With the political climate the way it is right now and the election coming up, tensions are high in Washington. It’s hard to get both sides to agree on anything, much less accomplish anything worthwhile. That all changed on Tuesday when legislators in the House unanimously passed a bill that will protect survivors of sexual assault as their case moves forward in the legal system. 399 votes for, zero against. The bill is now awaiting President Obama’s signature before it can be officially written into law.
The Sexual Assault Survivors’ Bill of Rights eliminates costs associated with rape kit exams and ensures that rape kits must be preserved for 20 years or the statute of limitations. The bill came to be after Amanda Nguyen experienced a sexual assault in Massachusets and realized that due to the laws in her state, she’d have to file an extension request every six months in order to keep her rape kit viable. She helped create the bill and is now the founder of civil rights nonprofit Rise.
This bill is a massive win for sexual assault survivors everywhere. Choosing to report a sexual assault isn’t easy, and it’s even harder to follow through with a case when you feel like the system is against you. This bill should help survivors get justice for the crimes committed against them in a way that doesn’t retraumatize them.
The bill, which only applies to federal cases, eliminates the cost of the invasive medical forensic exam that a victim undergoes after an assault and requires he/she be informed of the results. Additionally, a rape kit must be preserved for 20 years or the statute of limitations, whichever is shorter; when the evidence is scheduled to be destroyed, the victim must be informed 60 days beforehand and given the option to preserve the kit for longer.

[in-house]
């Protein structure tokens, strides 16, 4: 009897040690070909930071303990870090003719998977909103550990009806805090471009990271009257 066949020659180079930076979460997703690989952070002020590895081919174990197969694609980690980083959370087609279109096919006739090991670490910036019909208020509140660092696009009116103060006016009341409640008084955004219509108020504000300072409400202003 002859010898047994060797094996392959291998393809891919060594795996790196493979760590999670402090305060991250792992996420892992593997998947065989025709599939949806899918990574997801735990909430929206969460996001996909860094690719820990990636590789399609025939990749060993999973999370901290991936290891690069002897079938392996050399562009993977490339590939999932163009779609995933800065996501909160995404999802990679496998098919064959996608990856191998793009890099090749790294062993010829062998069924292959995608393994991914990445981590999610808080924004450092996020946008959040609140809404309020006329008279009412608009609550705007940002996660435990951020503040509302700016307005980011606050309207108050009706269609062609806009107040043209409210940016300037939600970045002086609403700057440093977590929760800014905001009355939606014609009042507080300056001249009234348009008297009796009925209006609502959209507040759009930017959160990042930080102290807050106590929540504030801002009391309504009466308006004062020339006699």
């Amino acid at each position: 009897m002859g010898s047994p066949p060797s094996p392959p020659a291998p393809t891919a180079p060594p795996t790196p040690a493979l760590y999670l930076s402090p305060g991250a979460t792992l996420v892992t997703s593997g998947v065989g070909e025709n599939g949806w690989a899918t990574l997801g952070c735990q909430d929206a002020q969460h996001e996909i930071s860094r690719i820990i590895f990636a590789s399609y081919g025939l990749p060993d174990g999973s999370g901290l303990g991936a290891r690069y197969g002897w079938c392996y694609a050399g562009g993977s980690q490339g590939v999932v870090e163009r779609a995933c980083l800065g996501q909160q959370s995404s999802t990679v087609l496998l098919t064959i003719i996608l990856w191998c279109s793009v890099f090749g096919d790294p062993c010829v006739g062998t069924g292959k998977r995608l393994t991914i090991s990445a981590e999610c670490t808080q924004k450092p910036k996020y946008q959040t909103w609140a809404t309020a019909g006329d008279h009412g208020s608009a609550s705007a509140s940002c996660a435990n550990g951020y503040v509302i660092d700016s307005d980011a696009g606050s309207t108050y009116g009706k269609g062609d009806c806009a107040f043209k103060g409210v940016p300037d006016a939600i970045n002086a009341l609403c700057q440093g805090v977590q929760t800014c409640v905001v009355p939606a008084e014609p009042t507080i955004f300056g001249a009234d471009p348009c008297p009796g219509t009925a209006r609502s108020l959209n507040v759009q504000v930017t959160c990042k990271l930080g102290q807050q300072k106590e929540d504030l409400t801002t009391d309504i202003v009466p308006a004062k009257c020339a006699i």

This bill did not address the hundreds of thousands of unprocessed rape kits, which is another hurdle in the fight for justice for sexual assault victims. But Rome wasn’t built in a day, and this bill is a huge step towards that goal. Rachel Lovell, a senior research associate with the Begun Center for Violence Prevention Research and Education at Case Western Reserve University says that this bill is vital to establishing better victim cooperation which often leads to the successful prosecution of a perpetrator.
“If you’re not preserving the kits and not allowing victims choice and voice in this process, then nothing else can happen from that,” Lovell says. “It’s the very first important step.”
There’s still a long way to go when it comes to this issue, but it’s comforting to know that helping victims of sexual assault is something both sides can agree on. .
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